These are unprecedented times. Thanks to COVID-19, also known as the novel coronavirus, many industries that normally work on a job site or in an office are trying to find ways to work remotely. All organizations other than businesses considered essential are expected to close their doors or limit interaction with the general public to try and slow the spread of the virus.
For many supervisors, managers and business owners, this means struggling to keep their team connected as they all weather the storm in their own homes. What can businesses do to keep their teams connected during these trying times?
Help Them Upgrade Their Tech
One of the biggest challenges facing employees who find themselves suddenly thrust into the world of remote work is that they don't have the equipment to stay connected or complete their work. For those who don't spend a lot of time on their computers, there's no need to upgrade things unless they break down.
To keep their teams connected, managers and business owners can start by offering to help team members upgrade their home office. This doesn't have to be a dramatic upgrade — even providing an extra monitor or the ability to grab a comfortable chair from the office can help. Springing for top-of-the-line gaming computers isn't necessary, but giving team members the ability to stay connected is worth the investment.
Create a Digital Water Cooler
While socialization isn't the point of working in an office, it's often a pleasant side effect. People are happy to take a break from their work schedule to have a conversation or exchange small talk with their coworkers and colleagues. This often inadvertently works as an unofficial team-building exercise, creating bonds that keep employees connected.
Create a digital water cooler. This could be a Discord chat server, a Zoom meeting, a Google Hangouts room or an old-school forum. It just needs to be a place where colleagues can converse outside of a professional setting. It also allows people to stay connected with their "work family" without worrying about social distancing.
Invest in Industry-Specific Technology
Some industries have taken to remote work more naturally than others. Business owners in the construction industry or others that normally require in-person work, but have transitioned to remote models, may wish to consider investing in some industry-specific software or hardware that will enable them to continue to work from home.
The exact applications will vary from business to business and from industry to industry. A construction company may utilize a site positioning system that allows them to monitor their job site remotely, even if they're not actively working on it. Teams may also continue their investment in project management software, cloud communication platforms and other tools that allow employees to connect and collaborate on projects from anywhere.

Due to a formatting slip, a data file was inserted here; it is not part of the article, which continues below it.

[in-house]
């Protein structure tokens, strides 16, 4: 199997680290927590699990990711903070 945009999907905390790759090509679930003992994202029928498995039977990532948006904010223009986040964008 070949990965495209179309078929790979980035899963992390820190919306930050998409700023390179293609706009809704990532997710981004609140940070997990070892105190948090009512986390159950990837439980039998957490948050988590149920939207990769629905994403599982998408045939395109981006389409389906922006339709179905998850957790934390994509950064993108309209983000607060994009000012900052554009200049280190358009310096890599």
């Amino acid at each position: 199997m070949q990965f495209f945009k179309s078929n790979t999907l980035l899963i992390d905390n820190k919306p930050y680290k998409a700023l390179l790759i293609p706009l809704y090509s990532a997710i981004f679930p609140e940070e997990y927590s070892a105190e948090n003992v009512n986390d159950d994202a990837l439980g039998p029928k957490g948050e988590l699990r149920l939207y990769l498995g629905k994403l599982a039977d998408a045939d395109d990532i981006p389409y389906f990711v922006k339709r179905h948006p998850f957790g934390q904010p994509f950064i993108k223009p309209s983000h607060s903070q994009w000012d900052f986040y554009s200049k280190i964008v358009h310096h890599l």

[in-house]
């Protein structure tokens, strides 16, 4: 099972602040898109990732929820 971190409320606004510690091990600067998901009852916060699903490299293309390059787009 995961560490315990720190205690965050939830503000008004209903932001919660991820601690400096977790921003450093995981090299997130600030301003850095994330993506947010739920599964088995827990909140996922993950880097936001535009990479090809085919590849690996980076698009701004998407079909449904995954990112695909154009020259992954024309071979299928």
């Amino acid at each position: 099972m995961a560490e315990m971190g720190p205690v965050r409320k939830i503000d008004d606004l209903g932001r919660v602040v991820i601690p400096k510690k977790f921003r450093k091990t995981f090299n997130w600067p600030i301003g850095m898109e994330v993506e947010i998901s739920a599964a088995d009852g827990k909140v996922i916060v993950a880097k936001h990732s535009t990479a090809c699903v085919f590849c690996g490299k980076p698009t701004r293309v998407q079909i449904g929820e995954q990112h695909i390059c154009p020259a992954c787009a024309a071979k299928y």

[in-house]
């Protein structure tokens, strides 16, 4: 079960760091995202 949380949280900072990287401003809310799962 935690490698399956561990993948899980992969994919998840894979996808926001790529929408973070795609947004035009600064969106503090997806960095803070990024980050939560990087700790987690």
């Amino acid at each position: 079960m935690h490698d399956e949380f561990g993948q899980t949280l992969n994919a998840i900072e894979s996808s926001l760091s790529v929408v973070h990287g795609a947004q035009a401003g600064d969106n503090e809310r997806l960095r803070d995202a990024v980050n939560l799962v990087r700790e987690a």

Consider Providing Digital Training
Remote work doesn't have to be downtime for companies that find themselves struggling to adapt to this new model. This could be a fantastic opportunity for employers to offer continuing education programs and new training to their team members. Digital training can keep team members engaged and give them the skills they'll need to thrive in their field when things start to return to normal.
Many training software platforms are already offering training for people who have been laid off during this pandemic. But if they aren't offering the kinds of classes that will mesh well with a particular industry, there are plenty of other options. Leaders can consider sharing resources via online documents, videos and courses for their team — giving them access to ongoing learning opportunities while their work may be limited.
Host a Digital Happy Hour
Even if they're all stuck at home, employees need the opportunity to blow off some steam with their work friends and colleagues. With that in mind, consider hosting a digital happy hour. Team members can join a Zoom chat or another video chat and just have fun chatting and hanging out, even if it's only in a virtual space.
For those concerned about the behavior of their team members where alcohol is involved, the best advice is to implement the same sort of rules that would be in place during an in-person happy hour. As an added bonus, if someone chooses to misbehave during a virtual happy hour, it's much easier to click the kick button than it is to convince them to take an Uber home.
Make It a Point to Stay in Touch
Right now, there is no telling how long social distancing and remote work will be necessary, so we need to make the best of it. Make it a point to stay in touch through digital chat rooms, video meetings or phone calls. The best thing a manager can do right now for their team is to let them know that those lines of communication are still open.